Linux: Test crontab

Let’s assume you’ve setup a cron job in crontab and it doesn’t seem to be fired or not to do what you’d expect it to do.

There are a few things you should check:

  1. Is the cron job properly installed?
  2. Is cron working?
  3. Is the configured command working?
  4. Can cron run the configured command?

Is the cron job properly installed?

List crontabs

The first step is to check whether your cron job is at all installed. You will find useful commands in this previous post.

Check the time definition of the cron job

One issue could be that the time definition of the cron job is not valid or doesn’t trigger the cron job at the time interval you’d expect it to run. Checking this is pretty easy using the CRON tester. Just paste the time definition part in there and press “Test”. It will show you the date and time of the next 10 executions of the job.

If you e.g. paste the following: 1 2 3 * *
You’ll get the following output:

Given the CRON job starting at 2013-07-30 11:30:57 (now), it would run:

    2013-08-03 02:01:00
    2013-09-03 02:01:00
    2013-10-03 02:01:00
    2013-11-03 02:01:00
    2013-12-03 02:01:00
    2014-01-03 02:01:00
    2014-02-03 02:01:00
    2014-03-03 02:01:00
    2014-04-03 02:01:00
    2014-05-03 02:01:00

Is cron working?

The first thing you should do is to check the log files:

grep cron /var/log/messages

The results should look like this:

Jul 29 23:38:01 xxxxxx /usr/sbin/cron[16170]: (root) CMD (/bin/echo "hello" >> /tmp/test.log)

First the date and time of execution, the the hostname, the the path to cron and the process ID of the cron child process, then the user and after CMD the command executed.

If you issued a crontab with

the -l option you will also see such entries:

Jul 29 23:43:45 xxxxxx crontab[21081]: (root) LIST (root)

If you do not see anything in there, cron is probably not running properly…

In order to check whether cron is working, the easiest way is to install a cron job running every minute and giving you some kind of output i.e. either writing a string in a file or displaying a string on open terminals.

Write a string in a file

Install the following cron job (I assume you know how to install it, otherwise you’ll probably not have read this far…):

* * * * * /bin/echo "hello" >> /tmp/test.log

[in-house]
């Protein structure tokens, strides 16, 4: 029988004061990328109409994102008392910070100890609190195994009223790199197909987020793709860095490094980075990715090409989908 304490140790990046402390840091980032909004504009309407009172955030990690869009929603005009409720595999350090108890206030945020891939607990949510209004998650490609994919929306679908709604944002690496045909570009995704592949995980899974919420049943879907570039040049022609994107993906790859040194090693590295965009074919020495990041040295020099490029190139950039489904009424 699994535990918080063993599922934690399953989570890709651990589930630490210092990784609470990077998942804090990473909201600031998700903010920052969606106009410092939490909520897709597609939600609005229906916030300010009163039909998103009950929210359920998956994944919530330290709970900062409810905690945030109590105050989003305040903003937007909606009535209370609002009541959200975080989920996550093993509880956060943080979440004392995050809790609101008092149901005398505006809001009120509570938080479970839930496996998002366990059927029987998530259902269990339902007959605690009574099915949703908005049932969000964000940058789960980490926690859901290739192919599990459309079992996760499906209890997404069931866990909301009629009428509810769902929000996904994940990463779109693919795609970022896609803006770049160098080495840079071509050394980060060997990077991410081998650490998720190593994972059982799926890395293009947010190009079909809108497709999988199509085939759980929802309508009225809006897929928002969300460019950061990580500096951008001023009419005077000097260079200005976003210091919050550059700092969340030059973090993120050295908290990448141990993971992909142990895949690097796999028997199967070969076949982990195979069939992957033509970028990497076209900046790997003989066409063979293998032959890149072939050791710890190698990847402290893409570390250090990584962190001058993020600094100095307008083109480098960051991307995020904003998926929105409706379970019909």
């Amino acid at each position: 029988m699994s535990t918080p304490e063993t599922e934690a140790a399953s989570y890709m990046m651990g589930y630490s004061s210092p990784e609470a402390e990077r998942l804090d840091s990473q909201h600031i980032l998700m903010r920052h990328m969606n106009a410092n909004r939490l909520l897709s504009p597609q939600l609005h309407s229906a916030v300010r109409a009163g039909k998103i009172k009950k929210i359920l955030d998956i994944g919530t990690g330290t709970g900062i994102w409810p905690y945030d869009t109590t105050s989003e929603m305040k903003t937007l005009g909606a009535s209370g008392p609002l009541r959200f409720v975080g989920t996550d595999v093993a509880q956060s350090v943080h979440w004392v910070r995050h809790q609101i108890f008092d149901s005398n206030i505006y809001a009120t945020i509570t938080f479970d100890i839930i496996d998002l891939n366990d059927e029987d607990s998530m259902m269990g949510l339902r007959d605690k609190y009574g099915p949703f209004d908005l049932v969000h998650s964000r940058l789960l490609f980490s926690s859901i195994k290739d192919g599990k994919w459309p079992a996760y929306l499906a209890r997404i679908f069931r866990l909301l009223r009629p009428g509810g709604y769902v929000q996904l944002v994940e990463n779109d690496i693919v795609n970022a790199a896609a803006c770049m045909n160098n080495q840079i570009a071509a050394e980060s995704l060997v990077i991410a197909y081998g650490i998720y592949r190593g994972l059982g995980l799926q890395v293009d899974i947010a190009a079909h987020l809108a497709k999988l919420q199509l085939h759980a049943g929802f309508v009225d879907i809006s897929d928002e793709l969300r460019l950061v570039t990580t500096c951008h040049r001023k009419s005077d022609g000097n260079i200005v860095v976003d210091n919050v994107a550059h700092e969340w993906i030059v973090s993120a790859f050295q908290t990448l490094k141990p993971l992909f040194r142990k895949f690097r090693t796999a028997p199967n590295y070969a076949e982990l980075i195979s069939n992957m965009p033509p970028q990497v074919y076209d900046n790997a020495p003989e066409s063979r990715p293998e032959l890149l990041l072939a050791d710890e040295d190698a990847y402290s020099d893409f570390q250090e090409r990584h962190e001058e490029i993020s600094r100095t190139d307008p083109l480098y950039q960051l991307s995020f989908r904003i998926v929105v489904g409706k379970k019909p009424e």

This will cause the job to run every minute and will write “hello” to the specified file. Make sure that the user has access to this file. Feel free to place the file somewhere else if required.

Then just sit and relax for a few minutes. After that you should see that the file contains “hello” a few times. This means cron is running and you can just remove this new cron job.

Display a string on open terminals

This can be done using the wall command. This command takes a file as parameter and prints the contents of this file to all open terminals. Alternatively, if no file is specified, it will print the standard input to all terminals. That’s the way we’ll do it. We’ll echo a string and redirect it to wall:

* * * * * /bin/echo "hello" | /usr/bin/wall

You should then see the following displayed every minute:

Broadcast Message from root@xxxxxx
        (/dev/pts/0) at 11:38 ...

hello

Before installing it, please first check the location of wall on your system (on mine it is in /usr/bin):

# which wall
/usr/bin/wall

If it works, you can just remove the new cron job.

Is the configured command working?

To check whether the command is working properly, you can just execute it from a shell. Of course the user and the environment might be different. In order to really test the script in a real cron environment, please refer to this previous post.

Can cron run the configured command?

If cron can run the configured command, you should first be able to see in /var/log/messages that it is being executed. If it is the case and you still do not get the expected results, you should check the rights on the script or executable being called.

Also a good way to find out what happens is to redirect the output of the called command to some file e.g.:

0 0 * * * /home/user/bin/myscript.sh >> /home/logs/mylog.log 2>&1

This will cause all output of the script to be redirected to the specified file. If you happen to call this command manually with a different user, please keep in mind that the permissions of the log file will be wrong (belonging to the wrong user) and after that the cron job might not be able to write to this file. If it is the case, you should just delete the log file created in the manual test or update its permissions.

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